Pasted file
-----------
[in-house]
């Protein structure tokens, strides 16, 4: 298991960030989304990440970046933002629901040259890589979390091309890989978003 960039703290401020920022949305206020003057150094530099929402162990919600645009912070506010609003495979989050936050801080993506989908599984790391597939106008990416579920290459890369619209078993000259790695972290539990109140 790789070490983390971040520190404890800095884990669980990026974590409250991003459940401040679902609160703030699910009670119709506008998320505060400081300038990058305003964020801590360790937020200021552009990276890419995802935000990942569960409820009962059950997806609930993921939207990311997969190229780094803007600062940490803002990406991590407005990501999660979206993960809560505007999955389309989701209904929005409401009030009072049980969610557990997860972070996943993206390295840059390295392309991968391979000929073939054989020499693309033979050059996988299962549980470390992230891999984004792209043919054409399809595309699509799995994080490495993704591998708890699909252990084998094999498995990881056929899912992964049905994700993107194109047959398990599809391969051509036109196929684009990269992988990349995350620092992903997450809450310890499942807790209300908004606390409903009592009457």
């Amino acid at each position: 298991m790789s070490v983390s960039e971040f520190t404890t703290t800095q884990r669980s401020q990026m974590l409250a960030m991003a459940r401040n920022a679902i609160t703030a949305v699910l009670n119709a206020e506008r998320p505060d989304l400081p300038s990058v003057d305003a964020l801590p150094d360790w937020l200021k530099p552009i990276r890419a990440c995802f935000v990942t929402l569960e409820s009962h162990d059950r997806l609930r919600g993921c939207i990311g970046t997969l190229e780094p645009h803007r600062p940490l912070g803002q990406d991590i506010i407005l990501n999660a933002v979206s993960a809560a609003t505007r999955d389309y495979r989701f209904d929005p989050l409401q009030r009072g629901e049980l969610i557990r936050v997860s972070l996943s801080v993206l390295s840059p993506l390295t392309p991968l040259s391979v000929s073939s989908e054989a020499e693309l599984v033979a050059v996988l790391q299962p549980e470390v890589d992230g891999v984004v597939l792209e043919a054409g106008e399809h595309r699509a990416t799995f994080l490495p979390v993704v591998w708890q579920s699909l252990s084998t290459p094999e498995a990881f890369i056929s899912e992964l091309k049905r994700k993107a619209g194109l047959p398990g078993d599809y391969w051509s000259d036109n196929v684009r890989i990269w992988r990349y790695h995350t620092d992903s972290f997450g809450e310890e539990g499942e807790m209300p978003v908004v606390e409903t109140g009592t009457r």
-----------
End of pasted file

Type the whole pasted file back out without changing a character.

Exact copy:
[in-house]
């Protein structure tokens, strides 16, 4: 298991960030989304990440970046933002629901040259890589979390091309890989978003 960039703290401020920022949305206020003057150094530099929402162990919600645009912070506010609003495979989050936050801080993506989908599984790391597939106008990416579920290459890369619209078993000259790695972290539990109140 790789070490983390971040520190404890800095884990669980990026974590409250991003459940401040679902609160703030699910009670119709506008998320505060400081300038990058305003964020801590360790937020200021552009990276890419995802935000990942569960409820009962059950997806609930993921939207990311997969190229780094803007600062940490803002990406991590407005990501999660979206993960809560505007999955389309989701209904929005409401009030009072049980969610557990997860972070996943993206390295840059390295392309991968391979000929073939054989020499693309033979050059996988299962549980470390992230891999984004792209043919054409399809595309699509799995994080490495993704591998708890699909252990084998094999498995990881056929899912992964049905994700993107194109047959398990599809391969051509036109196929684009990269992988990349995350620092992903997450809450310890499942807790209300908004606390409903009592009457």
């Amino acid at each position: 298991m790789s070490v983390s960039e971040f520190t404890t703290t800095q884990r669980s401020q990026m974590l409250a960030m991003a459940r401040n920022a679902i609160t703030a949305v699910l009670n119709a206020e506008r998320p505060d989304l400081p300038s990058v003057d305003a964020l801590p150094d360790w937020l200021k530099p552009i990276r890419a990440c995802f935000v990942t929402l569960e409820s009962h162990d059950r997806l609930r919600g993921c939207i990311g970046t997969l190229e780094p645009h803007r600062p940490l912070g803002q990406d991590i506010i407005l990501n999660a933002v979206s993960a809560a609003t505007r999955d389309y495979r989701f209904d929005p989050l409401q009030r009072g629901e049980l969610i557990r936050v997860s972070l996943s801080v993206l390295s840059p993506l390295t392309p991968l040259s391979v000929s073939s989908e054989a020499e693309l599984v033979a050059v996988l790391q299962p549980e470390v890589d992230g891999v984004v597939l792209e043919a054409g106008e399809h595309r699509a990416t799995f994080l490495p979390v993704v591998w708890q579920s699909l252990s084998t290459p094999e498995a990881f890369i056929s899912e992964l091309k049905r994700k993107a619209g194109l047959p398990g078993d599809y391969w051509s000259d036109n196929v684009r890989i990269w992988r990349y790695h995350t620092d992903s972290f997450g809450e310890e539990g499942e807790m209300p978003v908004v606390e409903t109140g009592t009457r």